ON THE EVENING of May 4, 2007, Greensburg, Kansas, was utterly demolished by a category EF5 tornado. Roaring up from the Texas panhandle, the 1.7-mile-wide monster tore through the town, flattening houses and flinging car parts onto the roof of the grain elevator. Residents had twenty-six minutes’ warning, allowing many of them to scramble for shelter. Nonetheless, the tornado destroyed 95 percent of the town and killed eleven people.
Greensburg was determined to rebuild. The simple way to do it would have been to re-create essentially the same town as before. But despite being physically, emotionally, and economically shattered, residents managed to see the opportunity that followed in the twister’s path. They chose to rebuild not the simplest way, but the best way. Regional activist Daniel Wallach and mayor Lonnie McCollum envisioned how the new Greensburg could become a model of rural sustainability; Kathleen Sebelius, the governor at the time, lent support; and the rest of the town embraced the idea.
Despite its name (the original Green was a nineteenth-century stagecoach driver), Greensburg was no hotbed of eco-activism. It was, and is, a conservative farm town, the seat of rural Kiowa County, where Mitt Romney got 86 percent of the vote. But sustainable rebuilding represents, as the townspeople like to say, “solid midwestern values.” Planning for the future, using water wisely, respecting the land, reducing waste: everyone could get behind those goals, and did. Even people well beyond the city limits of Greensburg contributed money, time, resources, and ideas to help remake the town.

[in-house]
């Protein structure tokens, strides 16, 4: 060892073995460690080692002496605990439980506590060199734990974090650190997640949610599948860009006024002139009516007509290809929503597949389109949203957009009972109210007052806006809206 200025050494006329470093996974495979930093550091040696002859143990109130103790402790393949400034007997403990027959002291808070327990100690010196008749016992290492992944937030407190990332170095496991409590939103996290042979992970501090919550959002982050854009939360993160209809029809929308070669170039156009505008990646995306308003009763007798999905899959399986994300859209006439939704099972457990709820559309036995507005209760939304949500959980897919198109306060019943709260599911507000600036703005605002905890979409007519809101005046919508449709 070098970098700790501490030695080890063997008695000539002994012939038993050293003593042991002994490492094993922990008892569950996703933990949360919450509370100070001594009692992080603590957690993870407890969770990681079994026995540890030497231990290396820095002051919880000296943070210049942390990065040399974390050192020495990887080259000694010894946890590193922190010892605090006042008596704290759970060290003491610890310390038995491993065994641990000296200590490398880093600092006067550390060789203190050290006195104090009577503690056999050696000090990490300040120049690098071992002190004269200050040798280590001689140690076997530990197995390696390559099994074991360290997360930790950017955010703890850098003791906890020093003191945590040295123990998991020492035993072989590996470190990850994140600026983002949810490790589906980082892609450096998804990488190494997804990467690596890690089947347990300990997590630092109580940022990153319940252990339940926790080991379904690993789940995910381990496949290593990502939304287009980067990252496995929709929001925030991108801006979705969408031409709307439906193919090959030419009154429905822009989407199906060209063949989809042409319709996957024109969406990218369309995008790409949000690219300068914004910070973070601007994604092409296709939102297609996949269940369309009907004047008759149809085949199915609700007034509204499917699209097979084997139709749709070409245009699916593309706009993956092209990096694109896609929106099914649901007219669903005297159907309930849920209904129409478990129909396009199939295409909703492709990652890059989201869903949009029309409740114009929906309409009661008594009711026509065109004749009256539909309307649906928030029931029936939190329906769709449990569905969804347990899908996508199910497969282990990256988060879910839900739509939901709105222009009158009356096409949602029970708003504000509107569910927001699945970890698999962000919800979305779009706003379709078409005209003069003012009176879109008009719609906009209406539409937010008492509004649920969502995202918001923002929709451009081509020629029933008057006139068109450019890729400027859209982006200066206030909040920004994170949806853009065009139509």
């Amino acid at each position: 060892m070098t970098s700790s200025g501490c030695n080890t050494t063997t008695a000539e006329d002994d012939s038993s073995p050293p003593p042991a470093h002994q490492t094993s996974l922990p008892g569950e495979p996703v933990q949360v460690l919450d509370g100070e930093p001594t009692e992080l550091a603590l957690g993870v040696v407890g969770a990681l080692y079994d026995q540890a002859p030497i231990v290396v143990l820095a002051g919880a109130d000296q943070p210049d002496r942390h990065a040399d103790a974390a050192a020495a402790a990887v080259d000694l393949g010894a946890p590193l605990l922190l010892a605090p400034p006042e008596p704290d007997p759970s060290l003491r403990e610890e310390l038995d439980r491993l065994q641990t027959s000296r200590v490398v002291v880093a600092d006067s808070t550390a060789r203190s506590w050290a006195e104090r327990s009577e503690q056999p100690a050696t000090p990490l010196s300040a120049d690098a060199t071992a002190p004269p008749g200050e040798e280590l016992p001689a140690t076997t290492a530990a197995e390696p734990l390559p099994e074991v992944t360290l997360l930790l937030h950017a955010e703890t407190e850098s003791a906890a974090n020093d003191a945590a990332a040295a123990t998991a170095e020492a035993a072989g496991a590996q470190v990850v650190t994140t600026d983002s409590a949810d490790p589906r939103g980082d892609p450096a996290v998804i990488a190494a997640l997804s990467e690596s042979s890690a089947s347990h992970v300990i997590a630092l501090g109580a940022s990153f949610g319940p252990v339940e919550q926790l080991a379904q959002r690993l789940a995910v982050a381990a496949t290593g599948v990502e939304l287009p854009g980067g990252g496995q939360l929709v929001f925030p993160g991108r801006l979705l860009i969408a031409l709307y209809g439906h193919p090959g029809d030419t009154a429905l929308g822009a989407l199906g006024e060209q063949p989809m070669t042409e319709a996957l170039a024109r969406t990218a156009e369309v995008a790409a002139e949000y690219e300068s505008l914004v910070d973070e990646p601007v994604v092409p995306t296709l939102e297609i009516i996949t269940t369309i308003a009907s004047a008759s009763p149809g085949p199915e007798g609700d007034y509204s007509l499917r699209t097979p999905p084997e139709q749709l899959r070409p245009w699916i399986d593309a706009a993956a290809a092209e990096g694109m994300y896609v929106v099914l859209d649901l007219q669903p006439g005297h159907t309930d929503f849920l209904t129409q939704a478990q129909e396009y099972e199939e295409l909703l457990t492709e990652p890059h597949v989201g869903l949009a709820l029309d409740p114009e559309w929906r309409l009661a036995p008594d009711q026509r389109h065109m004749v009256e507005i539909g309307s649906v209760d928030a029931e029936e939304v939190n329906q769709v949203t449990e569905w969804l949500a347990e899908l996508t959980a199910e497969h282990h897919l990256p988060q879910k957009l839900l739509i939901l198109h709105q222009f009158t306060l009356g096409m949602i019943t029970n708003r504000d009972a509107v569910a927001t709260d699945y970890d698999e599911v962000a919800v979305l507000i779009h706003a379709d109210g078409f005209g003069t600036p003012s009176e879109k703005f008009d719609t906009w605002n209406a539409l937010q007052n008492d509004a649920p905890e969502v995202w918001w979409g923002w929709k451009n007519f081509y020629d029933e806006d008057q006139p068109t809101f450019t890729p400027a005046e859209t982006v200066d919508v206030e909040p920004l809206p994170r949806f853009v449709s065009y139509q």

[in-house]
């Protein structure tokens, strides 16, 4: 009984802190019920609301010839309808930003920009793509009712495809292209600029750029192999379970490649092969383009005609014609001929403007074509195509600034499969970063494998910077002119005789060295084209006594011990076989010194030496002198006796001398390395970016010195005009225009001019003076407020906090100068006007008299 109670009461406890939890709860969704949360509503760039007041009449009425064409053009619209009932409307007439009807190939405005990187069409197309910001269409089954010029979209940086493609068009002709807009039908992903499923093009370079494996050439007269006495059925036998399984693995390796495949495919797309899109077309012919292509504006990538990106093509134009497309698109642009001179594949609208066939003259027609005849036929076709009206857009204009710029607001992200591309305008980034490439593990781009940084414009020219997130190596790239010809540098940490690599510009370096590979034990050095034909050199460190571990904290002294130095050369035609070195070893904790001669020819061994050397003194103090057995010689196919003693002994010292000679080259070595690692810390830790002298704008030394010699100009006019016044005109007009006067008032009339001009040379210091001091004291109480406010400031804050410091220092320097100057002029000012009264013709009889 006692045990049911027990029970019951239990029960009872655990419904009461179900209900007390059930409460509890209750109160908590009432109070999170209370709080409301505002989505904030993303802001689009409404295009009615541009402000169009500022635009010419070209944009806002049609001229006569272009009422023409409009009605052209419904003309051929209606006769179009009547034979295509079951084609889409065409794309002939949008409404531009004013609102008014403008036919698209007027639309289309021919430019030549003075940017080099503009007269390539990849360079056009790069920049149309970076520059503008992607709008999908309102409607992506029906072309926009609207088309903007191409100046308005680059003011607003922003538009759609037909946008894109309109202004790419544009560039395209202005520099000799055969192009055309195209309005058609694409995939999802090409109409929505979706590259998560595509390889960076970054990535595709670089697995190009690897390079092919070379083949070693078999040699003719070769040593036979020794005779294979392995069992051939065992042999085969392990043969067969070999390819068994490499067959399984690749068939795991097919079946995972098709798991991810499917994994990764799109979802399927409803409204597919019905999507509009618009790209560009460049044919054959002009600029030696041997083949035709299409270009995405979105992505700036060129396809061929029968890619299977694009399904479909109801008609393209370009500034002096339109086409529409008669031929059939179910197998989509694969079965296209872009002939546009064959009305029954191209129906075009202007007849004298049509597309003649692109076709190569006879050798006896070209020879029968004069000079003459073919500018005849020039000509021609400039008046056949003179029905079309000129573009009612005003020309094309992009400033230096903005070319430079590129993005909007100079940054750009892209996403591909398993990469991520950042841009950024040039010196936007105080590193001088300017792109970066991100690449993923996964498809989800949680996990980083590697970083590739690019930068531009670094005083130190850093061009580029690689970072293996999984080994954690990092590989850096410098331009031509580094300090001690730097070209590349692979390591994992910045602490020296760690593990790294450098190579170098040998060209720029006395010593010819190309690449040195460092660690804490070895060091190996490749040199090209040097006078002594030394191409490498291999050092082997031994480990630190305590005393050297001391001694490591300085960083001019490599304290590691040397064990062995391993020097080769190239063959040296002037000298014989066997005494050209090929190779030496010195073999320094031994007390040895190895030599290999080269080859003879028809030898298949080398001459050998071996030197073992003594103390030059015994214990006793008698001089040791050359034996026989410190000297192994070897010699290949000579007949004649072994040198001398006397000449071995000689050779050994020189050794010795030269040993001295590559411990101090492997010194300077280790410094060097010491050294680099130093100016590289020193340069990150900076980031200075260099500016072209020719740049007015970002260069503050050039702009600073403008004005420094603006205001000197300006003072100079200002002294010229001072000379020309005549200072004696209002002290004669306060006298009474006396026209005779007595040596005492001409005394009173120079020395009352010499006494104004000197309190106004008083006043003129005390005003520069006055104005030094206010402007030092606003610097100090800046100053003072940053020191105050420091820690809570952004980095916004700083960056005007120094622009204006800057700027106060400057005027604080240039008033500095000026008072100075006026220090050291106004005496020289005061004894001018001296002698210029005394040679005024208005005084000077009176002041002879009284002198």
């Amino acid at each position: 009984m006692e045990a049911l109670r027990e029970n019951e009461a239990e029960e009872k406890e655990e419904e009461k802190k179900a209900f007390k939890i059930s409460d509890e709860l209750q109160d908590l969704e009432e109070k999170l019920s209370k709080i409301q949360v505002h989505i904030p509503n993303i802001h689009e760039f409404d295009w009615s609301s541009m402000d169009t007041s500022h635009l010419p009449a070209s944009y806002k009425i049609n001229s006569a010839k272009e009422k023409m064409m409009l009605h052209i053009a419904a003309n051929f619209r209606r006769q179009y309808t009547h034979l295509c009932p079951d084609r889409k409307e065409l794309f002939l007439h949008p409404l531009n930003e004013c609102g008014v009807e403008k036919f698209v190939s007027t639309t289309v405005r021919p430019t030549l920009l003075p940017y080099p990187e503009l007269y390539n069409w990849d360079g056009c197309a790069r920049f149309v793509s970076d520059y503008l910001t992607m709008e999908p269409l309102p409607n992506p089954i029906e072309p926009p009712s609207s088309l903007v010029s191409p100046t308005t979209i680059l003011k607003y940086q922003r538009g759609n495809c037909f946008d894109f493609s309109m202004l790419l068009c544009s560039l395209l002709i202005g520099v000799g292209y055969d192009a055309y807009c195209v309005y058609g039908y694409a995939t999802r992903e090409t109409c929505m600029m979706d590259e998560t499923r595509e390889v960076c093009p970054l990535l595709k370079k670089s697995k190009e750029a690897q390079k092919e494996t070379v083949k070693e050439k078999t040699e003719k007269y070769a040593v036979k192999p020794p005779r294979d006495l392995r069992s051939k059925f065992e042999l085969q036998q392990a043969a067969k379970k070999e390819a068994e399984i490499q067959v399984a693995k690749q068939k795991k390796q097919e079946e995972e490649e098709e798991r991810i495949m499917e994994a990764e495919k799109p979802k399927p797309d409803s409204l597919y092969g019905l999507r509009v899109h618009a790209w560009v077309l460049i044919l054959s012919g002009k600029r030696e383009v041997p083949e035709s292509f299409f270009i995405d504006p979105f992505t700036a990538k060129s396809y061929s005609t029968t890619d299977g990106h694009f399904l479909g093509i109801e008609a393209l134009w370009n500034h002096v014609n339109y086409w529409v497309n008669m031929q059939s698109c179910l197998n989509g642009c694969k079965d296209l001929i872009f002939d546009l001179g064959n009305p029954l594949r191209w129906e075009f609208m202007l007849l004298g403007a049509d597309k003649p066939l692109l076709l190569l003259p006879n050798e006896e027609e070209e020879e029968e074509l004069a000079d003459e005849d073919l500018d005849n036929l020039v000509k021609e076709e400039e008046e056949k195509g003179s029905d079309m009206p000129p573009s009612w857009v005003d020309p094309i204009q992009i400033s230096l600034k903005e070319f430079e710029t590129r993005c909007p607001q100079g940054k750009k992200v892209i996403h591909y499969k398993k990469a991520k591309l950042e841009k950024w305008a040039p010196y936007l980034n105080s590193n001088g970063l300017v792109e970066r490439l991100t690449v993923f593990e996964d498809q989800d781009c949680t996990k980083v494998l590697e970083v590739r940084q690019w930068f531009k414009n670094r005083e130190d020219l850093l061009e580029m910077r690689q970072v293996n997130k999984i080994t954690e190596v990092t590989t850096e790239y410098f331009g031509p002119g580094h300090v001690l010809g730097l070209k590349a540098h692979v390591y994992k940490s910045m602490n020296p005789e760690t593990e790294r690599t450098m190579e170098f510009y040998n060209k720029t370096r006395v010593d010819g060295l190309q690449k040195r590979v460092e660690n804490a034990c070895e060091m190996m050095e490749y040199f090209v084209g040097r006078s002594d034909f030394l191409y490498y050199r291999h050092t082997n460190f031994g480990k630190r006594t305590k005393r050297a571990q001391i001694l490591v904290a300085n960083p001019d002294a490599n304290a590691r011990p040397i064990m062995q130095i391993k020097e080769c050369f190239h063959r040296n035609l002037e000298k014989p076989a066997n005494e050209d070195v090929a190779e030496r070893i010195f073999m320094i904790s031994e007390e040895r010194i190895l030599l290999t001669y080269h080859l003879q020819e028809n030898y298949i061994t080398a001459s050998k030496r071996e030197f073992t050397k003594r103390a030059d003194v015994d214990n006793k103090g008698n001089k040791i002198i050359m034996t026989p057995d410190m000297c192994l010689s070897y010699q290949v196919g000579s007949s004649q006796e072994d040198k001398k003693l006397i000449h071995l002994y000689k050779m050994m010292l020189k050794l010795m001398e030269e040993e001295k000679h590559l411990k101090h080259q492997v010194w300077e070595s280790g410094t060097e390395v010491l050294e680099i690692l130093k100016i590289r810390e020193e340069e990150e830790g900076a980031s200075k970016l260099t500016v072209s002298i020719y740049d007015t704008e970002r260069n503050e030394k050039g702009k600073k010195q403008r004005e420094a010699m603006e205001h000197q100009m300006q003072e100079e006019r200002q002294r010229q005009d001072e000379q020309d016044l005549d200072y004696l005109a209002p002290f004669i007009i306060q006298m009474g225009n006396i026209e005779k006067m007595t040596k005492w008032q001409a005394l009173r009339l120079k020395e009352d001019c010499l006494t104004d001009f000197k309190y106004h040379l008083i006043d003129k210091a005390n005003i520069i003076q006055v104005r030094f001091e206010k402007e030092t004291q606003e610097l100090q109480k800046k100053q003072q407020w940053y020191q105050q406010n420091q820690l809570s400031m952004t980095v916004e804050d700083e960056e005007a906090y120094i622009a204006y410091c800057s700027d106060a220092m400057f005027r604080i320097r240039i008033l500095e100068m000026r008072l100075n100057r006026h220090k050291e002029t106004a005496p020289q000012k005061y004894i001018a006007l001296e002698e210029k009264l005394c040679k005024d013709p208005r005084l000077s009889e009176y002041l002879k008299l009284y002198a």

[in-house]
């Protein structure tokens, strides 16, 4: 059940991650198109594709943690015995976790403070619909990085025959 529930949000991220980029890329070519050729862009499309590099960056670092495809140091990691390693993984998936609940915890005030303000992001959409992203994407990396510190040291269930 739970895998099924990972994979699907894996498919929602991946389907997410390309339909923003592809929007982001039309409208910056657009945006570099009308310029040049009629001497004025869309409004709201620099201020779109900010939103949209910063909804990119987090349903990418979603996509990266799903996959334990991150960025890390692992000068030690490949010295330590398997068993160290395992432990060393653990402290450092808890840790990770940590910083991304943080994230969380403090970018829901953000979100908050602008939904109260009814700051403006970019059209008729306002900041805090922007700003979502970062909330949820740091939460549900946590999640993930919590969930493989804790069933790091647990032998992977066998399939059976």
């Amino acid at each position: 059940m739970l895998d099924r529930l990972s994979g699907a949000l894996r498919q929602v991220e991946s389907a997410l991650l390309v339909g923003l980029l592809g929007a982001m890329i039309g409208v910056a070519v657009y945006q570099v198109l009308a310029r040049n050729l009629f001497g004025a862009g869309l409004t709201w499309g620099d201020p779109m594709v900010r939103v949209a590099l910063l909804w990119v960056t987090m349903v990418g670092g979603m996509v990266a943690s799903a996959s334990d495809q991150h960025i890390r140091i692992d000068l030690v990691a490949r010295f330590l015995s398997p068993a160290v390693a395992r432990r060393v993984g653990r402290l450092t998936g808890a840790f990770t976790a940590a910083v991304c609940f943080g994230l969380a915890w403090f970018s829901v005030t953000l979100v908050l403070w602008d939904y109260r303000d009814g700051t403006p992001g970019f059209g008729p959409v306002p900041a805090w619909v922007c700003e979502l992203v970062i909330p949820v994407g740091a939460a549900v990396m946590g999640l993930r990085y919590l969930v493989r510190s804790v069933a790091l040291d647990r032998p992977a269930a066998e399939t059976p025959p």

Fast forward to 2013. Greensburg farms the wind for its electricity, selling its surplus back to the grid. Most municipal buildings, including the city hall, school, and hospital, are LEED-certified, and the streets are now lit by LEDs. The town’s business community has bought in as well — the Best Western has its own wind turbine, the LEED-Platinum-certified John Deere dealership stores its waste oil to heat itself in winter, and Centera Bank, also LEED-certified, absorbs stormwater with its own bioswale. People come from all over the world to tour these facilities.
According to Daniel Wallach, interest in the Greensburg model is so strong that GreenTown, the nonprofit organization that leads the tours, has fielded inquiries from hundreds of other towns and is now consulting for many of them. There may only be one Greensburg, Kansas, but the world is full of communities recovering from catastrophe, as well as those taking up the challenge of planning for a smart, sustainable future. They can find that future happening today in Greensburg.
Find more from Orion’s new series, Reimagining Infrastructure, at orionmagazine.org/infrastructure.